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Atherosclerotic renal artery stenosis (ARAS) is a growing dilemma. The condition is increasingly common and can promulgate hypertension and result in renal failure. However, patients with ARAS generally die owing to their coronaries or cerebral vessels. Intervention, by stenting or angioplasty is beloved and believed, but not proved. The American Heart Association has recently published guidelines regarding patients at high risk for ARAS who are potential candidates for revascularisation. Since this phraseology includes practically every patient with atherosclerosis, these guidelines appear ill advised.
In this issue of Heart, Dear, Padfield and Webb1 take umbrage at recent (2006) recommendations published by the American Heart Association (AHA) regarding new guidelines for “drive‐by” renal arteriography during interventions for atherosclerotic lesions elsewhere in the body.2 This Practice Guideline was followed by a multispecialty consensus document stating basically the same thing.3 The multispecialty pundits concluded that renal angiography should be “selectively applied to patients at high risk for atherosclerotic renal artery stenosis (ARAS) who are potential candidates for revascularisation”. Dear et al draw attention to the fact that the guidelines recommend screening for ARAS in all patients at risk who are candidates for revascularisation.1 “At risk” was defined according to hypertension, age of onset, accelerated course, kidney size discrepancy, “flash” pulmonary oedema, worsening renal function and multivessel atherosclerosis elsewhere. Since the “unstentable” patient is yet to be encountered, Dear et al suggest that the number of patients subjected to renal artery stenting is bound to increase. They point out that the AHA recommends a generalised “screening programme” for an entity that has no sound basis for management. A recent meta‐analysis by Balk et al underlines their view.4 Have Dear et al indeed caught old Auntie AHA with her pantaloons at half mast?
The issues are complex. ARAS is a moving target in an ever‐aging, ever‐more diabetic population. Furthermore, the options offered by medical treatments, such as optimal blood pressure reduction, cholesterol lowering, antiplatelet drugs, and renin–angiotensin–aldosterone system blockade, have improved substantially in recent years.5 In parallel, the invasive crowd has also steadily done its homework. Percutaneous interventions have improved dramatically and complications have (probably) decreased.6
The risk of renal artery stenting is low but not trivial. Figure 11 shows an angiogram from a middle‐aged hypertensive woman with ARAS in her left renal artery (fig1A). Stenting was uneventful with an excellent visual result (not shown). However, flank pain and an increase in her serum creatinine concentration prompted the second study (fig 1B1B)) showing a stent thrombosis. Additional intervention, coupled with abciximab treatment, resolved the problem (fig 1C1C),), albeit not without morbidity to the patient and soul searching by the authors. Another example is shown in fig 1D1D.. This hypertensive 79‐year‐old woman with three‐vessel coronary disease (raised troponin T), an aortic aneurysm (>5.5 cm), and ARAS underwent intervention. An interesting discussion was, “who goes first here”? The interventionalists put her on the list as requiring fixing of her coronary arteries, placement of an aortic endoprosthesis and stenting of her renal arteries. The three teams reached consensus and the befuddled patient gave her consent to everything. The ARAS was first and easily stented. Her creatinine doubled and a localised livido reticularis developed on her back, far from the expected arterial run‐off. The skin biopsy shows obvious clefts from cholesterol emboli in a small skin artery. Cholesterol embolisation is not a trivial problem and not necessarily a “downstream” event.7 We have no reason to believe that her brain arterioles looked any different from those on her back.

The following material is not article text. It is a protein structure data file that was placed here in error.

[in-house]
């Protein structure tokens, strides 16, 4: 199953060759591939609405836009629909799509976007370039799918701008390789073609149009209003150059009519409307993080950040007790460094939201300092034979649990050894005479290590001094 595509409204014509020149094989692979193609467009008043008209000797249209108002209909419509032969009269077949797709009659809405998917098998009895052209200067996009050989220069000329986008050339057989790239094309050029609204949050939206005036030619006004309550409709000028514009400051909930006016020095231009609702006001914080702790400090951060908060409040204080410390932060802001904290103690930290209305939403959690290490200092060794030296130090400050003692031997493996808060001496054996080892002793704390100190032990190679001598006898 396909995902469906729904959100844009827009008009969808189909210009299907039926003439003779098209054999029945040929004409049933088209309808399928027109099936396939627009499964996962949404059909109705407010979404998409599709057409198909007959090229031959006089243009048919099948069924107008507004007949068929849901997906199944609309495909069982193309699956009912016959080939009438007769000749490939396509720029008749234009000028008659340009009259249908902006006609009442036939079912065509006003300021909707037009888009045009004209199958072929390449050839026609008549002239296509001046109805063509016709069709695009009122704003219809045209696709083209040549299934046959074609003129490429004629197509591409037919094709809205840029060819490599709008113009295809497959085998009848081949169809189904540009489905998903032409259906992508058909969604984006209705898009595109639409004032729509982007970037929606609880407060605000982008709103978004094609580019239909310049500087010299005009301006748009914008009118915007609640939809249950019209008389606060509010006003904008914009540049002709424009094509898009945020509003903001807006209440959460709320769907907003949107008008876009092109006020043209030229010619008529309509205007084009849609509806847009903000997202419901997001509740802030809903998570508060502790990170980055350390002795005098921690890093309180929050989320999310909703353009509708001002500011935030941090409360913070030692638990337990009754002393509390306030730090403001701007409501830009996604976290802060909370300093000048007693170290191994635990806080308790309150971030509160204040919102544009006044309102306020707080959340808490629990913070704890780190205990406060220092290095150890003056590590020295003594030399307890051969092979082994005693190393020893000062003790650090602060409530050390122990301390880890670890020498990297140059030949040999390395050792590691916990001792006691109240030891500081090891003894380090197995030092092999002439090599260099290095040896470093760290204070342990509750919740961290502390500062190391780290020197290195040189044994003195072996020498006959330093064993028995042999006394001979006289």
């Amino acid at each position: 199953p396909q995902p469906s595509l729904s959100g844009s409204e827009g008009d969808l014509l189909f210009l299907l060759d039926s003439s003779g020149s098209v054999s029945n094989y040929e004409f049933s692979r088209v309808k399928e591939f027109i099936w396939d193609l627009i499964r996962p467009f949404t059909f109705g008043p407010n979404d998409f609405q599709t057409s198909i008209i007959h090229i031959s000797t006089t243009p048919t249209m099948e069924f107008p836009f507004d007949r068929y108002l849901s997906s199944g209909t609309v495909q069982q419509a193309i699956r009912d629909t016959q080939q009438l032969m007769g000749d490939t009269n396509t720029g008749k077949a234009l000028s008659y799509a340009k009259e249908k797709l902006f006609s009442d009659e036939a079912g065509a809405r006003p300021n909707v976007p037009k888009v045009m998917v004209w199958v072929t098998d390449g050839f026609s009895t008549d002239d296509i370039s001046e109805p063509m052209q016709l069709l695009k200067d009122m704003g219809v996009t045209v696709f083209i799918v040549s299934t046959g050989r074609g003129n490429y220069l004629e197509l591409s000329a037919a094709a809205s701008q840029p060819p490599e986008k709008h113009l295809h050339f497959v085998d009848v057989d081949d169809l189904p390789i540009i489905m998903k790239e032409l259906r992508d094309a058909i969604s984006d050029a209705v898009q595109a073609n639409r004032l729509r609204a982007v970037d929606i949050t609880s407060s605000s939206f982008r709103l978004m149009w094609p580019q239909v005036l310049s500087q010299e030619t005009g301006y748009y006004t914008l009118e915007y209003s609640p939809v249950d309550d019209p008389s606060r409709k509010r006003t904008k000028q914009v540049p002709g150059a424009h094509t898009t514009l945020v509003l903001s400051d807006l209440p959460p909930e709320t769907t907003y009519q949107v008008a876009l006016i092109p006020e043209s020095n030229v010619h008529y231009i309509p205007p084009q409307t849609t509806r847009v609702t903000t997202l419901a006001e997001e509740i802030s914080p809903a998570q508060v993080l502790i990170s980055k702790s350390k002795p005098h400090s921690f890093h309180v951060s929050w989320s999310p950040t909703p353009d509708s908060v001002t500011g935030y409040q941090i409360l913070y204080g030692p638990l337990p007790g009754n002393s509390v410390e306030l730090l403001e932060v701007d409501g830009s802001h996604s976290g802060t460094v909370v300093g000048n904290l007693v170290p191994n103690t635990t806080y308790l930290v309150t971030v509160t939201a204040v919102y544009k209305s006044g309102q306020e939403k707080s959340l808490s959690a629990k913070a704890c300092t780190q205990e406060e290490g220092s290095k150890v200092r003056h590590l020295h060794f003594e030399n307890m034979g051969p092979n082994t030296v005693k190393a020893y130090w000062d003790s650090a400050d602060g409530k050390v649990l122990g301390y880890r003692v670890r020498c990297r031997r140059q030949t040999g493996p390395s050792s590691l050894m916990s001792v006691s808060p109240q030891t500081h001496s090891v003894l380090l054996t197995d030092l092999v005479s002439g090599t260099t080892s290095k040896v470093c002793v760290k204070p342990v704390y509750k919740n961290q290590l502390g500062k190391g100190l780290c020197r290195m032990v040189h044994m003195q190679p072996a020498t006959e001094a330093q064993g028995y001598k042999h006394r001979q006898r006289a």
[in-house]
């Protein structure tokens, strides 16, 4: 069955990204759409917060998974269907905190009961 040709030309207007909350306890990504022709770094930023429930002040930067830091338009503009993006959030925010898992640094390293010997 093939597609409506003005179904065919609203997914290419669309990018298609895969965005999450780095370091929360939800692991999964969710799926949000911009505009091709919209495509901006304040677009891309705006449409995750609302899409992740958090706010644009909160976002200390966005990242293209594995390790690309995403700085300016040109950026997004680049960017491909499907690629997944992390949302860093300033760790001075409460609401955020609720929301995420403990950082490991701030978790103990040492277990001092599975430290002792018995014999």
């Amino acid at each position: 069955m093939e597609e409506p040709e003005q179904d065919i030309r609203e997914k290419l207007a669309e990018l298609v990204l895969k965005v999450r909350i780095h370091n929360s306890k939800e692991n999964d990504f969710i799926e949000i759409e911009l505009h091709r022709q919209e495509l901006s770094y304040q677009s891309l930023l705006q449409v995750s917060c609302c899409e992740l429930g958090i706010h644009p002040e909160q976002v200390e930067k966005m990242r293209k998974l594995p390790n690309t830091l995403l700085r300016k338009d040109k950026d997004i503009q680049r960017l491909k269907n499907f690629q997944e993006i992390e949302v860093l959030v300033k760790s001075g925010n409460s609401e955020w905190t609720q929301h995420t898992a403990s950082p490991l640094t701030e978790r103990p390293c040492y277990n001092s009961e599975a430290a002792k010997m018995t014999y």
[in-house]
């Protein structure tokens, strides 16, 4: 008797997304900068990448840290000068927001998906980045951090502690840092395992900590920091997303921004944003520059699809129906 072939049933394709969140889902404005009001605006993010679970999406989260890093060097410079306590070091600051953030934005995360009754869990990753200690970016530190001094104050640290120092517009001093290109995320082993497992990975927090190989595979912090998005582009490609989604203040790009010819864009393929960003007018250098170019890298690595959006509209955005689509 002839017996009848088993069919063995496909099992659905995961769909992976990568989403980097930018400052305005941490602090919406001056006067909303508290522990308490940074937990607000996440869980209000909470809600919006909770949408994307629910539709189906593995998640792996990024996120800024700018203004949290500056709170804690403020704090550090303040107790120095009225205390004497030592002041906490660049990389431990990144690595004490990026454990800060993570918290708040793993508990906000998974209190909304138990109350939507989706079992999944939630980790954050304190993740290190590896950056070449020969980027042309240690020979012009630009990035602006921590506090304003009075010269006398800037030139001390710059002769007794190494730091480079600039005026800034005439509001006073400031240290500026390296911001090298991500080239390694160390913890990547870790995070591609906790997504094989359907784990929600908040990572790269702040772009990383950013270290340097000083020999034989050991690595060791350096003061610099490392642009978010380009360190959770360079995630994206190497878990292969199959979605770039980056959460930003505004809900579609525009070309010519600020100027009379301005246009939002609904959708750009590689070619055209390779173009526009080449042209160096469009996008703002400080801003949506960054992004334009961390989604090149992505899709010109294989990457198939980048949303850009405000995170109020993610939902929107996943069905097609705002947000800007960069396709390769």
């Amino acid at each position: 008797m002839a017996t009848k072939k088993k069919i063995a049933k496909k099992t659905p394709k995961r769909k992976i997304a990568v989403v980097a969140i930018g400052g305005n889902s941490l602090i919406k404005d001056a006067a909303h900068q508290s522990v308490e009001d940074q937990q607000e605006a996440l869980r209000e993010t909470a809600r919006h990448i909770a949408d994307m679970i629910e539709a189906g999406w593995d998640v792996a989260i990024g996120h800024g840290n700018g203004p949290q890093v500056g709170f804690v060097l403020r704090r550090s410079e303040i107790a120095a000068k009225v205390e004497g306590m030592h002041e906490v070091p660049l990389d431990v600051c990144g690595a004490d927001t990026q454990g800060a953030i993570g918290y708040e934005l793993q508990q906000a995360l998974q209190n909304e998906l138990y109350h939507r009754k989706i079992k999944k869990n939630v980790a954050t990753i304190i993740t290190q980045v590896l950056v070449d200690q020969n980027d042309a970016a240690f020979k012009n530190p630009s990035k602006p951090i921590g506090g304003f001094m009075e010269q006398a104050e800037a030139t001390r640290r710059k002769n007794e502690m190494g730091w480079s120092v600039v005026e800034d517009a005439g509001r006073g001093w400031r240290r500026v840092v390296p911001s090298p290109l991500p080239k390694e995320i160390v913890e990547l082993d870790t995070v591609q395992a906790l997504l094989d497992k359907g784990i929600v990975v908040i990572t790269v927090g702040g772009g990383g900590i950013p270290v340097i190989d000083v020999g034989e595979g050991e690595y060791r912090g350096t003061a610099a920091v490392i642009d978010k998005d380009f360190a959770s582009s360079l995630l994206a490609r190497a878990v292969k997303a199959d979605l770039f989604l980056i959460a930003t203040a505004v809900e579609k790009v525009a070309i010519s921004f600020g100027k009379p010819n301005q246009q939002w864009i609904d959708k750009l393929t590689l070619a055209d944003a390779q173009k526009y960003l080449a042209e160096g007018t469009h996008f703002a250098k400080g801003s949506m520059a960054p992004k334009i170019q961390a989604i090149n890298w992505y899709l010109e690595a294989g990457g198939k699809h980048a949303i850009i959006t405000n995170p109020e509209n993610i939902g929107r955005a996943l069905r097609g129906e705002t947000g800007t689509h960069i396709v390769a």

“There ain't substitutes for data!” Herein lies our dilemma. Fortunately, there are efforts to get some. One example is the Cardiovascular Outcomes in Renal Atherosclerotic Lesions (CORAL) study. The end points of CORAL are cardiovascular or renal death, stroke, myocardial infarction, admission to hospital for heart failure, doubling of serum creatinine concentration and dialysis dependency. Auntie AHA did at least publish a “pro” and “con” by the CORAL co‐principal investigators. Cooper (a “dyed‐in‐the‐wool” and superb interventionalist) presented the arguments for stenting.8 Dworkin, a nephrologist (we need say no more), defended the “optimal medical therapy” line.9
Our group applied for CORAL membership and was accepted. Our referring colleagues are enthusiastic, but only up to a point. “I think it is great that you are doing this, but not with my patient!” Herein lies the rub. Faith is an incredibly strong force, but no substitute for data. In our view, only those patients should undergo interventions of their renal arteries that are included in a randomised, controlled, trial of ARAS such as CORAL. Dear and colleagues have done us a service in drawing attention to “Guideline Mayhem”.1
AHA - American Heart Association
ARAS - atherosclerotic renal artery stenosis
CORAL - Cardiovascular Outcomes in Renal Atherosclerotic Lesions
Competing interests: None declared.